Wired has an article on Google's Hamina Data Center.
Google Reincarnates Dead Paper Mill as Data Center of Future
Joe Kava found himself on the southern coast of Finland, sending robotic cameras down an underground tunnel that stretched into the Baltic Sea. It’s not quite what he expected when he joined Google to run its data centers.
In February of 2009, Google paid about $52 million for an abandoned paper mill in Hamina, Finland, after deciding that the 56-year-old building was the ideal place to build one of the massive computing facilities that serve up its myriad online services. Part of the appeal was that the Hamina mill included an underground tunnel once used to pull water from the Gulf of Finland. Originally, that frigid Baltic water cooled a steam generation plant at the mill, but Google saw it as a way to cool its servers.
Not anything really new that hasn't been covered already, but it is worth noting that Wired's coverage reaches an audience maybe 100x bigger than a data center publication.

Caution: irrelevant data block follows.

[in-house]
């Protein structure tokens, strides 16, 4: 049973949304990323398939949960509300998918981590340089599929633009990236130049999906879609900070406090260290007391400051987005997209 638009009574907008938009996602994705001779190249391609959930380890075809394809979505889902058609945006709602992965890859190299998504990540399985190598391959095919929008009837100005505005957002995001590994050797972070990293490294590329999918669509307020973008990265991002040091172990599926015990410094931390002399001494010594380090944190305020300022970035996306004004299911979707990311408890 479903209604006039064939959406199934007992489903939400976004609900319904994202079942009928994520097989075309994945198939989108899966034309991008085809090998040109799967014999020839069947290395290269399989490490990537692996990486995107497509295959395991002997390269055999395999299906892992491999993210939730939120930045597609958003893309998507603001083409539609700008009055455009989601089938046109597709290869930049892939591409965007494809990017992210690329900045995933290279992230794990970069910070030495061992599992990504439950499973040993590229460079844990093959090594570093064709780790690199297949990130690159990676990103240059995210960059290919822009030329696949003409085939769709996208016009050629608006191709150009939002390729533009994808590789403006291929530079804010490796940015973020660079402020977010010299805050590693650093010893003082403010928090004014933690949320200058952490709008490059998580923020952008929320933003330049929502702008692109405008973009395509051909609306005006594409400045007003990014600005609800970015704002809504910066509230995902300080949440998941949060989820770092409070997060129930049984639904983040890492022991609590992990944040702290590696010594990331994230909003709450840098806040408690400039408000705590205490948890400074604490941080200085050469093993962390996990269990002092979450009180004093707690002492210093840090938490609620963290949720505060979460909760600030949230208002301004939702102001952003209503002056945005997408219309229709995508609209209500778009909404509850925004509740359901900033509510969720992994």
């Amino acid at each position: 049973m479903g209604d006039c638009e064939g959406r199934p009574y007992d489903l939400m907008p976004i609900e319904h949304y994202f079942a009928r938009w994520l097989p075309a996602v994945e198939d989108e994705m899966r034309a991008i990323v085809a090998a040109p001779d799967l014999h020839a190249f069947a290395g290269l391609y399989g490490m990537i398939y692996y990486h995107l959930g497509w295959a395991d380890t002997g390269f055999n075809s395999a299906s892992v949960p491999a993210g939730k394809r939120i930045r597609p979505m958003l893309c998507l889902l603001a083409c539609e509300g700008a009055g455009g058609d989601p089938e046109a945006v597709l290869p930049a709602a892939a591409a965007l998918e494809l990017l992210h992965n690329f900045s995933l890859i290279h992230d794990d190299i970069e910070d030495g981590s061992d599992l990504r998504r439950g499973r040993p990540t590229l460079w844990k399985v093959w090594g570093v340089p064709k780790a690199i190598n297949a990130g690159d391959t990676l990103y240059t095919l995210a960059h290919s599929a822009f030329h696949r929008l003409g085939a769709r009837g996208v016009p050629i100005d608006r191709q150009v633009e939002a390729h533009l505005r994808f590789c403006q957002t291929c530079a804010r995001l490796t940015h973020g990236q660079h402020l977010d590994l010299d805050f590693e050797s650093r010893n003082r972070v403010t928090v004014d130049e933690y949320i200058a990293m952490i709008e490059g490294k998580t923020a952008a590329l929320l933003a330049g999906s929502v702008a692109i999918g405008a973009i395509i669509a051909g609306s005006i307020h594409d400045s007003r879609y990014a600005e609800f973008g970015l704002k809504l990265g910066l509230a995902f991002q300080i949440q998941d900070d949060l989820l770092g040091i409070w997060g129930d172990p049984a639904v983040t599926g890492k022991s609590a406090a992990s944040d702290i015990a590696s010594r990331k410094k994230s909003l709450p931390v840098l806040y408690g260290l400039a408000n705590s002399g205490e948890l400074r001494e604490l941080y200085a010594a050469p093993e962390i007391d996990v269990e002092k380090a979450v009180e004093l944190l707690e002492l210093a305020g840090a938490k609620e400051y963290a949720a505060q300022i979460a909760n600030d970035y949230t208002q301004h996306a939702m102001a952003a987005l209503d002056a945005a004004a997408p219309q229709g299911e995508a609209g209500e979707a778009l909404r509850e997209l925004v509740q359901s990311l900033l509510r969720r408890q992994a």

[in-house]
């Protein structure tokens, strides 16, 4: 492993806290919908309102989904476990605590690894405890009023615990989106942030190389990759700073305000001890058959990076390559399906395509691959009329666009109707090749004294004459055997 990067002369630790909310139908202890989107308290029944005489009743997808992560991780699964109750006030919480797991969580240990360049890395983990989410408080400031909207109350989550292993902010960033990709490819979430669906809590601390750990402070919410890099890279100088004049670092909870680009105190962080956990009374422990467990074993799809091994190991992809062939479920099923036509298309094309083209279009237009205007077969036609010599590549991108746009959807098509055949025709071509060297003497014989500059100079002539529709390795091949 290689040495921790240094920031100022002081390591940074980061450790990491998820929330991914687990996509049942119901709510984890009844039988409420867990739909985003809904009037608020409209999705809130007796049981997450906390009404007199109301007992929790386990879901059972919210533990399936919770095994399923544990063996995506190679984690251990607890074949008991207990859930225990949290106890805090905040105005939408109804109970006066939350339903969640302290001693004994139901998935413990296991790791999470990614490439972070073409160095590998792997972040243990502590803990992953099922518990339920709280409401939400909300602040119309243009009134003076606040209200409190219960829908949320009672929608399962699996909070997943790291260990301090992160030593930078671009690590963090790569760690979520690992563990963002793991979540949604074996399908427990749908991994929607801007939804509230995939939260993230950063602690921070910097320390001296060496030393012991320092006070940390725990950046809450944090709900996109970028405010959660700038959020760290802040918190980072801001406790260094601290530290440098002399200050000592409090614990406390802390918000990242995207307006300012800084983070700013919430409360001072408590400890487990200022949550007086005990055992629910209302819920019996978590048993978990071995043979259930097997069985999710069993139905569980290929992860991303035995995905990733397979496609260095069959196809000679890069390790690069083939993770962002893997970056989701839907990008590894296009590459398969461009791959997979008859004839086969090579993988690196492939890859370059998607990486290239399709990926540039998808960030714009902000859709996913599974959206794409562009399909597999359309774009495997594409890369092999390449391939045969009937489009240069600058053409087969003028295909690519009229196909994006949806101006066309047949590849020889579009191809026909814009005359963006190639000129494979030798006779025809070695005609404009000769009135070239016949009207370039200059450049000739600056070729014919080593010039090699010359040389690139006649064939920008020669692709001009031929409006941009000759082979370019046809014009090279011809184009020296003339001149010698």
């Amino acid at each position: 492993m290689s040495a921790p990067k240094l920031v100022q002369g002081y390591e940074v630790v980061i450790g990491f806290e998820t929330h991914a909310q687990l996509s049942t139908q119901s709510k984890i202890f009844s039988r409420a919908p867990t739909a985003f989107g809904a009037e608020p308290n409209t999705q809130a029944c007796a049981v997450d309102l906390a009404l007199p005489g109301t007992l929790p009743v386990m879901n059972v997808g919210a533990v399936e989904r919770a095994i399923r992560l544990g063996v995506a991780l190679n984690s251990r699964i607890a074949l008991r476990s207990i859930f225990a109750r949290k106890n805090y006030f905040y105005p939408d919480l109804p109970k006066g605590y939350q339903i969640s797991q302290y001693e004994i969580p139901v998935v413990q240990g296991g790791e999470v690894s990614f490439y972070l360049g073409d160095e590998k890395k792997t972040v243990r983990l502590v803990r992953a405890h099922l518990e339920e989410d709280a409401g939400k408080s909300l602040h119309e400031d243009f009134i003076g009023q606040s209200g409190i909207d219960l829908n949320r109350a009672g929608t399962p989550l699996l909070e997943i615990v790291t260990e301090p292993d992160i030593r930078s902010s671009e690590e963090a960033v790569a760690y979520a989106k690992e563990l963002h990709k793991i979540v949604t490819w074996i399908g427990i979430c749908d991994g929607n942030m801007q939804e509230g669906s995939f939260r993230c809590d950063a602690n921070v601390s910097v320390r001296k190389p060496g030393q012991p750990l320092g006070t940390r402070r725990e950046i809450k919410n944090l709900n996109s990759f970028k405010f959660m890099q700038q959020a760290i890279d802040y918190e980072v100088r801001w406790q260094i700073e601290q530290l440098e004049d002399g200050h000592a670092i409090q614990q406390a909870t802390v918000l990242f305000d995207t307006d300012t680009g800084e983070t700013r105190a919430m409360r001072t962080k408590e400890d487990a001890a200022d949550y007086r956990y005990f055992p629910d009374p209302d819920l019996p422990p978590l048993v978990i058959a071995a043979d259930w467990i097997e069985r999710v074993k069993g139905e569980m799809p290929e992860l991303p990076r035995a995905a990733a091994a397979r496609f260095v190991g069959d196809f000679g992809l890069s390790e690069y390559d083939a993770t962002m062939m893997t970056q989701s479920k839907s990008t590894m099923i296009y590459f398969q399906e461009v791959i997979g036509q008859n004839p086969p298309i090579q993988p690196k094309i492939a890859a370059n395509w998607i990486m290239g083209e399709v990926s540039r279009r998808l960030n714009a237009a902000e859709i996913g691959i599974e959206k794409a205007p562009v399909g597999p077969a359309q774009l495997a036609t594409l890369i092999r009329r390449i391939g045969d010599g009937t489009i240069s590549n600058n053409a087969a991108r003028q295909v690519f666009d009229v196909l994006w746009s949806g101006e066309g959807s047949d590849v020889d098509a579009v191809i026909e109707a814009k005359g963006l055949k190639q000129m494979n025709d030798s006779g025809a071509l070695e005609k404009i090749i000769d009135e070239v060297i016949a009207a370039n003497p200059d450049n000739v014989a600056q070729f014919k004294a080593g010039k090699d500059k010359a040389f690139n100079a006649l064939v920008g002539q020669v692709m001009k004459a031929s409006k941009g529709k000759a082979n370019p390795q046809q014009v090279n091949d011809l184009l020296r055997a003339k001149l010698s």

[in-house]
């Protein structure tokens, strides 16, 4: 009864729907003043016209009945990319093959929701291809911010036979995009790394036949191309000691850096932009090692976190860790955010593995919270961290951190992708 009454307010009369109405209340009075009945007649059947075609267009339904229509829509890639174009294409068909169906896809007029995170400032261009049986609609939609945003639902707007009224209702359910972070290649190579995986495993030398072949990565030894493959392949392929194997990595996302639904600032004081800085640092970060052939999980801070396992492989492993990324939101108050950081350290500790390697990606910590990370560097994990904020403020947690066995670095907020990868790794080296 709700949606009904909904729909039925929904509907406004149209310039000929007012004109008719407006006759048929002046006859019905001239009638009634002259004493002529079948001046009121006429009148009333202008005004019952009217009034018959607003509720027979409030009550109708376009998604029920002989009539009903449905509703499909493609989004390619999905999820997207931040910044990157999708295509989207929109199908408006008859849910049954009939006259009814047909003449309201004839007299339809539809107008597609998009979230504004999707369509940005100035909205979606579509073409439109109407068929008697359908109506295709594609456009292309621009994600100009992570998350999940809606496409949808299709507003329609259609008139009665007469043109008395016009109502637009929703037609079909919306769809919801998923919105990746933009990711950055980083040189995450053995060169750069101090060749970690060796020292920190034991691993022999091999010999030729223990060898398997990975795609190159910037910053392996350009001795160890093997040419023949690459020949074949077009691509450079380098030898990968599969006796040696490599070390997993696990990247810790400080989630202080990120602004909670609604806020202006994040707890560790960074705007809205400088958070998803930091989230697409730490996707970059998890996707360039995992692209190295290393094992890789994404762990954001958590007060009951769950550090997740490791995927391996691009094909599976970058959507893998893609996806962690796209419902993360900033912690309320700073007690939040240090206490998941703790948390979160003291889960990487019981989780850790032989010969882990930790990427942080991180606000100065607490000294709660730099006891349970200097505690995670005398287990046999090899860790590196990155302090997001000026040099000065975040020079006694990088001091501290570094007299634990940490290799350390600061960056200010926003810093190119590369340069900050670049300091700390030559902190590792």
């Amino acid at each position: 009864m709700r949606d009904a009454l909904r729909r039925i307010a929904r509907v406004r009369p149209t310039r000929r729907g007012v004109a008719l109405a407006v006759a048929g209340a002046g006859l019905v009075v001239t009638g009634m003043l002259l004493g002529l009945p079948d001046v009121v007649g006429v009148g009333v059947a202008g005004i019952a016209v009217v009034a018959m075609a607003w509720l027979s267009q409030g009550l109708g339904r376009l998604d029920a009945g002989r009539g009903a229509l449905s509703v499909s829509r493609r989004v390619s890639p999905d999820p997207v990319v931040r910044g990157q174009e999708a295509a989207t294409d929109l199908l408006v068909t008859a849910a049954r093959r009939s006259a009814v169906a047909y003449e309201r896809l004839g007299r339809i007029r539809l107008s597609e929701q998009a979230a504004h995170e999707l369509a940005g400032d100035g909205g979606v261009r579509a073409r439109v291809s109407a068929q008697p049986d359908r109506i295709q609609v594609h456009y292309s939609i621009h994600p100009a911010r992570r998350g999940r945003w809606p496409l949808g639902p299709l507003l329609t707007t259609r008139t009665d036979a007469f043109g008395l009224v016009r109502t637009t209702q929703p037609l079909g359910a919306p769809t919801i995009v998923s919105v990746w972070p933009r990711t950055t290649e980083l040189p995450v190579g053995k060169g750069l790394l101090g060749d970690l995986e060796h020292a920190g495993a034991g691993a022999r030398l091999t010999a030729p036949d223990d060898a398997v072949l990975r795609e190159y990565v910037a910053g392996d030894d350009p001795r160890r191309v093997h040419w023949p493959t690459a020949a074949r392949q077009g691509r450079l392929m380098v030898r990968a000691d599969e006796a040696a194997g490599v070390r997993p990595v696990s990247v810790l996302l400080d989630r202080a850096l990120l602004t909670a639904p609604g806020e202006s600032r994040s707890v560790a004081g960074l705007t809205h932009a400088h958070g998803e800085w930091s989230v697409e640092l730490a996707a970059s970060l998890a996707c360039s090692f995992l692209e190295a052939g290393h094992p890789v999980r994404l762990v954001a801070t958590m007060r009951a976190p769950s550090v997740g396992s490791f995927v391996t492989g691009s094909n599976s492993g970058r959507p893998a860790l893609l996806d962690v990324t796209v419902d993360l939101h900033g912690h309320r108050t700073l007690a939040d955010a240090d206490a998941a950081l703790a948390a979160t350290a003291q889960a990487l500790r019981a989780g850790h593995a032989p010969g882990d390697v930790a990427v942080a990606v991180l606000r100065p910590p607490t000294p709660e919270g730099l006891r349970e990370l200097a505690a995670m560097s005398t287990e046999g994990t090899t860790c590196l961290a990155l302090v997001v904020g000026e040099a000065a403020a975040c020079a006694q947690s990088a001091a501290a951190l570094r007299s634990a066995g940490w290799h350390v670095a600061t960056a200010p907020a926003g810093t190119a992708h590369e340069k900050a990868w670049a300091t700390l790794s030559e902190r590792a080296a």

It does sound like the author was frustrated not getting more info, and closes with this.
The complaint, from the likes of Facebook, is that the Google doesn’t share enough about how it has solved particular problems that will plague any large web outfit. Reports, for instance, indicate that Google builds not only its own servers but its own networking equipment, but the company has not even acknowledged as much. That said, over the past few years, Google is certainly sharing more.
We asked Joe Kava about the networking hardware, and he declined to answer. But he did acknowledge the use of Spanner. And he talked and talked about that granite tunnel and Baltic Sea. He even told us that when Google bought that paper mill, he and his team were well aware that the purchase made for a big fat internet metaphor. “This didn’t escape us,” he says.
By inference is the author complaining by referencing Facebook?